March, 2014. Tarpon Springs, Florida. No Excello Here.

Posted on March 22, 2014

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sponge dock 1

That slightly sour-smelling blue, green or yellow sponge hiding under your kitchen sink?

It didn’t come from the Sponge Capital of the World – Tarpon Springs.

Located on a series of bayous feeding into the Gulf of Mexico, this area first attracted attention as a place for winter homes in the late 1870’s.

Those first visitors named the town after spotting tarpon jumping out of the water, but it soon became famous world-wide for something else from the sea – sponges.

sponges in oceanThe natural sponge is the skeletal remains of an aquatic animal that grows attached to the ocean floor. A natural sponge lasts for years, has natural anti-bacterial properties, and is easy to keep clean.

Newly-arrived American settlers discovered sponges in the Florida Keys during the 1820’s, and began using long poles with grapples to rip them off the ocean floor.

The west coast sponge beds around Tarpon Springs were discovered by accident by turtle fisherman in 1873, and soon after spongers from the Keys began moving north to work these new-found beds.

By 1900 the center of the sponge industry had shifted from Key West, Cuba and the Bahamas to Tarpon Springs.

John Corcoris, a Greek immigrant, visited Tarpon as a representative for a sponge buyer in New York in 1896. Corcoris was familiar with the Greek method of harvesting sponges – cutting them, rather than pulling them out by the roots. When cut, if enough root is left, the sponge will re-grow, just like lettuce in a garden. Corcoris though it was obvious that adopting these methods would insure a never-ending inventory of salable sponges. But to do this, you needed divers.DSCN0737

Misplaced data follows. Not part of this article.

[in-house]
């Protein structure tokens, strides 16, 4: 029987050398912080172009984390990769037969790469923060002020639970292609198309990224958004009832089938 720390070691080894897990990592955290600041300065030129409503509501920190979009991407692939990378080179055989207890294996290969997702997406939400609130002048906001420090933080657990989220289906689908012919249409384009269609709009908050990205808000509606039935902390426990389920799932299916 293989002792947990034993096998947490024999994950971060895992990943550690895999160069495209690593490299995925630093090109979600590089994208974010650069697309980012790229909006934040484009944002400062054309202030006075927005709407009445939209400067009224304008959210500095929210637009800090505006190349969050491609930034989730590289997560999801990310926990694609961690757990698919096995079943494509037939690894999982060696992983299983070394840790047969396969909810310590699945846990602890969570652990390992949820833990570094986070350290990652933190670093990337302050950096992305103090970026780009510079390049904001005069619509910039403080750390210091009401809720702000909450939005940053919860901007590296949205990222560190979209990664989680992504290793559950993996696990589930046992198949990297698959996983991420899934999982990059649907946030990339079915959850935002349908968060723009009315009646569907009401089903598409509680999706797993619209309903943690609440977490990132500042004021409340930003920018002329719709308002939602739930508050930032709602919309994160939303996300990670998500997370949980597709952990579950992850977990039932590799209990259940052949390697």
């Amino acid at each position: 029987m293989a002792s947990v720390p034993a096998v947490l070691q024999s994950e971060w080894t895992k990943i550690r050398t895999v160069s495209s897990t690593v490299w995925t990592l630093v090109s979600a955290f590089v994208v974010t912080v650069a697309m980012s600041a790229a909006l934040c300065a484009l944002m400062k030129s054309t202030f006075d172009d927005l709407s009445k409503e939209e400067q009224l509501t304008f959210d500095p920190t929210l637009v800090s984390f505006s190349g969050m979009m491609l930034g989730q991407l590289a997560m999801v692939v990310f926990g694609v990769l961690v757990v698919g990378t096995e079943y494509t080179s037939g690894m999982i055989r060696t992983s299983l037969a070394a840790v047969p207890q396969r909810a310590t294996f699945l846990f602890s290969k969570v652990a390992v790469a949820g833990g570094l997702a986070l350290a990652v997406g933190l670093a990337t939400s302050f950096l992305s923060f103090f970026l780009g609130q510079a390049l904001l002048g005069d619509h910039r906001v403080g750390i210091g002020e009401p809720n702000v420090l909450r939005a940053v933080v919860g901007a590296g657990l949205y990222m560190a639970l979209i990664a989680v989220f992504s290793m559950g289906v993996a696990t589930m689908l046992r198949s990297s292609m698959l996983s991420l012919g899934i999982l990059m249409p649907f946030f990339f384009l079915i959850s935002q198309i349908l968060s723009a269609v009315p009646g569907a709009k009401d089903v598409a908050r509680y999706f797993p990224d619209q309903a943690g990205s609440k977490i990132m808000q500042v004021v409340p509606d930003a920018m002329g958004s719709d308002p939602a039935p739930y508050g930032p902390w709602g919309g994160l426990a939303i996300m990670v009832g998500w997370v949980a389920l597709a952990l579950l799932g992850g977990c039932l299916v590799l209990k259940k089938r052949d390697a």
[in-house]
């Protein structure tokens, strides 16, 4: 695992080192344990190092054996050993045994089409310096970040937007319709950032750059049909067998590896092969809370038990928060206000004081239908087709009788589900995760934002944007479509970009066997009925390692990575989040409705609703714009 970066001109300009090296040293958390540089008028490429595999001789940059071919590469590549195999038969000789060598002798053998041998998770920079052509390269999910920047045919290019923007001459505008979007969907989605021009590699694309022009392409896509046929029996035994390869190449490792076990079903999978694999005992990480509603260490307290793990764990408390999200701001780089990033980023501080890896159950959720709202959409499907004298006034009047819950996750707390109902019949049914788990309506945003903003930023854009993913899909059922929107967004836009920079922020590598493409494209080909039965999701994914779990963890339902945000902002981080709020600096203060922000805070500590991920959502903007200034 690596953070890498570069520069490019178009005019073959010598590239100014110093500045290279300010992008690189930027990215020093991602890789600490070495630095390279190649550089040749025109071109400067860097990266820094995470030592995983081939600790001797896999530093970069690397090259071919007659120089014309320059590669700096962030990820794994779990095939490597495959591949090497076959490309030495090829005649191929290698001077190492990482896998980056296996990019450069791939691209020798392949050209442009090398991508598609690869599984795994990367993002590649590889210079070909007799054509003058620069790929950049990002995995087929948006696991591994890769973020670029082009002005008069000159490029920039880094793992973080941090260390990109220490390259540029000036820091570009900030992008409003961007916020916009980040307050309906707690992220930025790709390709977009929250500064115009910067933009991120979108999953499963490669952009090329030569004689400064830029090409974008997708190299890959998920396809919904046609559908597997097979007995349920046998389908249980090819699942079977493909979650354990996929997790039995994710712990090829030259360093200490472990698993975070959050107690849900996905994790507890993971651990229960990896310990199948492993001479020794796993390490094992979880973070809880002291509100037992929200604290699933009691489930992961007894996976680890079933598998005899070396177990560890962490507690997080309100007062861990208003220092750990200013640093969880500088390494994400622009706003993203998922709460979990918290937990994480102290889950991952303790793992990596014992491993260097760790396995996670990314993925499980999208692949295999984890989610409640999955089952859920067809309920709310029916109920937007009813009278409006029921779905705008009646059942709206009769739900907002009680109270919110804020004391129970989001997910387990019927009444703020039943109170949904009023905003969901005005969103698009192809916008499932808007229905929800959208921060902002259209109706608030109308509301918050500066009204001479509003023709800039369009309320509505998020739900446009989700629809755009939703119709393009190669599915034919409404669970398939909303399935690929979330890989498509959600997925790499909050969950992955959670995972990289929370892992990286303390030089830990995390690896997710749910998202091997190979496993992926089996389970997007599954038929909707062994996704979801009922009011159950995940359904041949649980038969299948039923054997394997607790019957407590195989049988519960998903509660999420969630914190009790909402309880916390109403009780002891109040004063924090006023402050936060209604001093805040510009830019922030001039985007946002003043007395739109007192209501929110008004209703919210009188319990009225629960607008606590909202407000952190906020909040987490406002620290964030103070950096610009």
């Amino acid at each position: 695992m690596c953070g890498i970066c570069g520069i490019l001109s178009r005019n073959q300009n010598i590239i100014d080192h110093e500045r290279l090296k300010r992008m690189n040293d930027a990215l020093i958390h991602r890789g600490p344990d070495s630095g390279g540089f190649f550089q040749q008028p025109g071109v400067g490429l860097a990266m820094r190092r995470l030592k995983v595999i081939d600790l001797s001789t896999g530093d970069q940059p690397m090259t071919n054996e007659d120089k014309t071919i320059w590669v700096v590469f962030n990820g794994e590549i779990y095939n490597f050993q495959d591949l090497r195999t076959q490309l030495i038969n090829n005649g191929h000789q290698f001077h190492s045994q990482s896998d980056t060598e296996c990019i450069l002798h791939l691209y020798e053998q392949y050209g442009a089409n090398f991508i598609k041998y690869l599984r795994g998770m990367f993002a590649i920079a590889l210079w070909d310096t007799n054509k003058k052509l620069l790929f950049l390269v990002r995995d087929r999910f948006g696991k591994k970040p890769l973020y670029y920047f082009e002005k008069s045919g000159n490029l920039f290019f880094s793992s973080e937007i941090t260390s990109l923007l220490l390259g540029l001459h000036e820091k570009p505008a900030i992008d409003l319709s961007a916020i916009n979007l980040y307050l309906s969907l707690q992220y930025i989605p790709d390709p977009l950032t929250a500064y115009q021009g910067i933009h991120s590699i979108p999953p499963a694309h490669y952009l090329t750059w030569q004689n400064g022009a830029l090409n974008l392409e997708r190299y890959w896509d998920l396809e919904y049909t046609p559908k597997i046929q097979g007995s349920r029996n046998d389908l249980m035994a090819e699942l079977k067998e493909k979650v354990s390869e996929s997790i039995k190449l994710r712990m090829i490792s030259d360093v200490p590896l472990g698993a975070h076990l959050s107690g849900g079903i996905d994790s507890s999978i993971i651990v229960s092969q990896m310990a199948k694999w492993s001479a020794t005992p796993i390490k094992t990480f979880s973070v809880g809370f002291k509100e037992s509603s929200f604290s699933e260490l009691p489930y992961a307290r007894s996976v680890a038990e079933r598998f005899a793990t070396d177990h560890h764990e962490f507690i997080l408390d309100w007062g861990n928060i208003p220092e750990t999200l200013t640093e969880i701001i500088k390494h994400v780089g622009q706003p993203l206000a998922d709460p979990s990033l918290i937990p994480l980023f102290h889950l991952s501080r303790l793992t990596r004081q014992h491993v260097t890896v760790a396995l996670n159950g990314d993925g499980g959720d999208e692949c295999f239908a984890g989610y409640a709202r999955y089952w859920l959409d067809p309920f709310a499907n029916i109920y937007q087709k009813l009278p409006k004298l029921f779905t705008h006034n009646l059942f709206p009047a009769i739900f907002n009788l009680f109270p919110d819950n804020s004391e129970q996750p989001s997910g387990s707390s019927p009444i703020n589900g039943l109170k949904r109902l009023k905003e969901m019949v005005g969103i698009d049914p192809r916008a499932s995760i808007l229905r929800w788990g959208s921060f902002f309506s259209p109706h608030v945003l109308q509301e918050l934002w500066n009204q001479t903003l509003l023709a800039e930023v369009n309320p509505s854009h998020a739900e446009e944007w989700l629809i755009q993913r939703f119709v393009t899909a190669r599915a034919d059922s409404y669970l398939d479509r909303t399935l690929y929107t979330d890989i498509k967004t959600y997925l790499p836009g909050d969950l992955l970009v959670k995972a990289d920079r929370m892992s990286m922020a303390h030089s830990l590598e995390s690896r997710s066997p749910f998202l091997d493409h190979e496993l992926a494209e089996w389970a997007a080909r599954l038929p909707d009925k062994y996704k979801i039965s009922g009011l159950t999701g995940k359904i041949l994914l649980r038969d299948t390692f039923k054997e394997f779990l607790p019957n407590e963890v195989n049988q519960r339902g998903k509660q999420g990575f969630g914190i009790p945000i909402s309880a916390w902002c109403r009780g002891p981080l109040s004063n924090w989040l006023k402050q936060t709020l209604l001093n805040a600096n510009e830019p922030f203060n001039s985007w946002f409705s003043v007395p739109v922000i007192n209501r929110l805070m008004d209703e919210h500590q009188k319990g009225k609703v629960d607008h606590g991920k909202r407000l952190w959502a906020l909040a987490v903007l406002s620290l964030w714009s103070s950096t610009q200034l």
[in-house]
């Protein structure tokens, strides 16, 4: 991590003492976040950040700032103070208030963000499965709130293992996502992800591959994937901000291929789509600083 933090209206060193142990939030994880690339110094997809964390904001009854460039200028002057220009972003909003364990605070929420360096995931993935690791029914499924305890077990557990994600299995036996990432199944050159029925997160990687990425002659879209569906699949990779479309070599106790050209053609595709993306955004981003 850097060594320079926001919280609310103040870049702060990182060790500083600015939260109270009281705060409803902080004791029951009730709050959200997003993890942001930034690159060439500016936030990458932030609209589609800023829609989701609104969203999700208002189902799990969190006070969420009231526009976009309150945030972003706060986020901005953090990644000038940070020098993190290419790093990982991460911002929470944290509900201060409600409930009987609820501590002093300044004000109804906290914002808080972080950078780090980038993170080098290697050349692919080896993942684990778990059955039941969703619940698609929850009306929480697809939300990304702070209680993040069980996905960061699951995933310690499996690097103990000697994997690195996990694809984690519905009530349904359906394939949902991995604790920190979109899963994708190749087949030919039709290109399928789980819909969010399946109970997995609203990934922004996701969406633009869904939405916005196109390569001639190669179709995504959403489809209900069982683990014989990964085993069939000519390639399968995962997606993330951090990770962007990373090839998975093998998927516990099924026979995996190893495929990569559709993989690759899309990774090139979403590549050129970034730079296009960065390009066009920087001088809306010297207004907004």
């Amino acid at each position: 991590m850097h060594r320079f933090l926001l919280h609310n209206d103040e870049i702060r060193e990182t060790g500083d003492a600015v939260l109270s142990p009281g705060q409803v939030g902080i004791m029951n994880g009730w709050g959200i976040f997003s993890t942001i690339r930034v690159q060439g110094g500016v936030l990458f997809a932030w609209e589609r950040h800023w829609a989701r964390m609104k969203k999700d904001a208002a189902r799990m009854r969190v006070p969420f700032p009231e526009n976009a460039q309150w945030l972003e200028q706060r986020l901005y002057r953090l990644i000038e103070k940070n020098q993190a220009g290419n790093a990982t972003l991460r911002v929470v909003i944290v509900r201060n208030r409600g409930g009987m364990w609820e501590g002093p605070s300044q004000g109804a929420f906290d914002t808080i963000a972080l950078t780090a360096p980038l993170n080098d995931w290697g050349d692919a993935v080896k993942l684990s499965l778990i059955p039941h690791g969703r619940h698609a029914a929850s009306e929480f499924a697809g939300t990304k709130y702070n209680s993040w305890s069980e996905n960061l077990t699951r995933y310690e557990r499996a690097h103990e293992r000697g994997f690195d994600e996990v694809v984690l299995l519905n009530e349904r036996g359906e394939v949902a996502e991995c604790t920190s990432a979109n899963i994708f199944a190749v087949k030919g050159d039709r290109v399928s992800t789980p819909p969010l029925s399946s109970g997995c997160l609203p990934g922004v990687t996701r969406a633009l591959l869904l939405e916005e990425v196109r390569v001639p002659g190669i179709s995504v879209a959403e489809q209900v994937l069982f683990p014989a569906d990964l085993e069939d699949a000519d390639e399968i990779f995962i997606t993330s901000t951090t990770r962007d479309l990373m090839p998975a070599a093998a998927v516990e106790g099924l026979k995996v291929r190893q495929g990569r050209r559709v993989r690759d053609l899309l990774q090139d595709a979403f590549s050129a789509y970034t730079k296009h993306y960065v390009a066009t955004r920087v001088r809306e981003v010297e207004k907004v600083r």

Therefore, in 1905 Corcoris and five other men from his native country formed a sponge business and brought 500 experienced Greek divers to Tarpon Springs.DSCN0733

Encouraged by the larger harvest, buyers soon created a Sponge Exchange, a building with a courtyard in which each sponger could store his take while awaiting the auctions that took place twice a week.

All the activity at the docks and in the Exchange resulted in the establishment of several Greek restaurants, a bank, a cigar company, and other shops. As news of the industry grew, people began coming to see the sponges, so stores began offering them for sale as well as other souvenirs.

By the mid-1930’s there were 200 boats working the Gulf of Mexico, as far north as Apalachicola and as far south as Key West, harvesting nearly 3 million dollars’ worth of sponge a year.

As deep-sea diving equipment improved, the dollar amount of the sponge harvests increased, as divers were able to go deeper into the sea for longer periods of time. For thirty years, the sponge industry was the largest industry in Florida—larger than citrus or tourism.

Then things fell apart.

Beginning in the late 1930’s, a bacterial blight killed the sponges and the industry was destroyed, to be quickly replaced by artificial, disposable commercial products. The beds slowly started to return to health in 1959, finally regaining full strength in the 1970’s.

In recent years, with more Americans interested in natural products, the industry has seen a modest revival. Professional sponge divers still search the waters off the coast of Tarpon Springs, venturing as deep as 150 feet.  Most of the sponge boats are still owned and operated by people of Greek descent.DSCN0739

Divers work today much as they did in the early days. Each boat carries two divers. Sponges are piled on deck, covered with burlap and allowed to rot. The remaining skeleton is cleaned by scraping, beating and repeated washing.

Once clean, they are sold at auction in the Sponge Market. While some are retailed out of local shops, the majority are sold abroad, as Europeans continue to be more interested in natural products than do Americans.

DSCN0735While Tourism has replaced sponging as Tarpon Springs’ major economic activity, thousands of visitors each year visit the Sponge Docks, watch professional divers in action and experience the Greek culture permeating the city.

Today, Tarpon Springs can still be rightfully called the Sponge Capital of the World.

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Posted in: Travel - Florida